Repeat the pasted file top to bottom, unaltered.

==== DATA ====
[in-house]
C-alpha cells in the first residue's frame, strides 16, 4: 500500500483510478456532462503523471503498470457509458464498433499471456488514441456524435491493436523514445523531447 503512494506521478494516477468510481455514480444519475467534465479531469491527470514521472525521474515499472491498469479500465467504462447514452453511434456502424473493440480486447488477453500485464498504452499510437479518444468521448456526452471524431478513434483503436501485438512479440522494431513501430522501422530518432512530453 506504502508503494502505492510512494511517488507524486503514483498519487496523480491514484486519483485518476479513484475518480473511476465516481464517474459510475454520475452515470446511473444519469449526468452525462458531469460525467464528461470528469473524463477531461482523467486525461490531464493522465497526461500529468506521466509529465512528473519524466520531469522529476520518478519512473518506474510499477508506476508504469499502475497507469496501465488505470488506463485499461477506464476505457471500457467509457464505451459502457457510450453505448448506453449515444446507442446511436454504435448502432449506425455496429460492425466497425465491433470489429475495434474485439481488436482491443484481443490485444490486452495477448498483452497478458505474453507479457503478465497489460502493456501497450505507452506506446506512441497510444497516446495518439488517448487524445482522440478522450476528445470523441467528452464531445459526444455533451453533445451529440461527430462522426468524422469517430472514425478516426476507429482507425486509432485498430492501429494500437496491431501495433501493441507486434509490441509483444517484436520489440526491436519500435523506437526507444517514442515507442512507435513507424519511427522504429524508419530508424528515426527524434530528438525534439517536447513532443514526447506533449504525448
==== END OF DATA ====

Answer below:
[in-house]
C-alpha cells in the first residue's frame, strides 16, 4: 500500500483510478456532462503523471503498470457509458464498433499471456488514441456524435491493436523514445523531447 503512494506521478494516477468510481455514480444519475467534465479531469491527470514521472525521474515499472491498469479500465467504462447514452453511434456502424473493440480486447488477453500485464498504452499510437479518444468521448456526452471524431478513434483503436501485438512479440522494431513501430522501422530518432512530453 506504502508503494502505492510512494511517488507524486503514483498519487496523480491514484486519483485518476479513484475518480473511476465516481464517474459510475454520475452515470446511473444519469449526468452525462458531469460525467464528461470528469473524463477531461482523467486525461490531464493522465497526461500529468506521466509529465512528473519524466520531469522529476520518478519512473518506474510499477508506476508504469499502475497507469496501465488505470488506463485499461477506464476505457471500457467509457464505451459502457457510450453505448448506453449515444446507442446511436454504435448502432449506425455496429460492425466497425465491433470489429475495434474485439481488436482491443484481443490485444490486452495477448498483452497478458505474453507479457503478465497489460502493456501497450505507452506506446506512441497510444497516446495518439488517448487524445482522440478522450476528445470523441467528452464531445459526444455533451453533445451529440461527430462522426468524422469517430472514425478516426476507429482507425486509432485498430492501429494500437496491431501495433501493441507486434509490441509483444517484436520489440526491436519500435523506437526507444517514442515507442512507435513507424519511427522504429524508419530508424528515426527524434530528438525534439517536447513532443514526447506533449504525448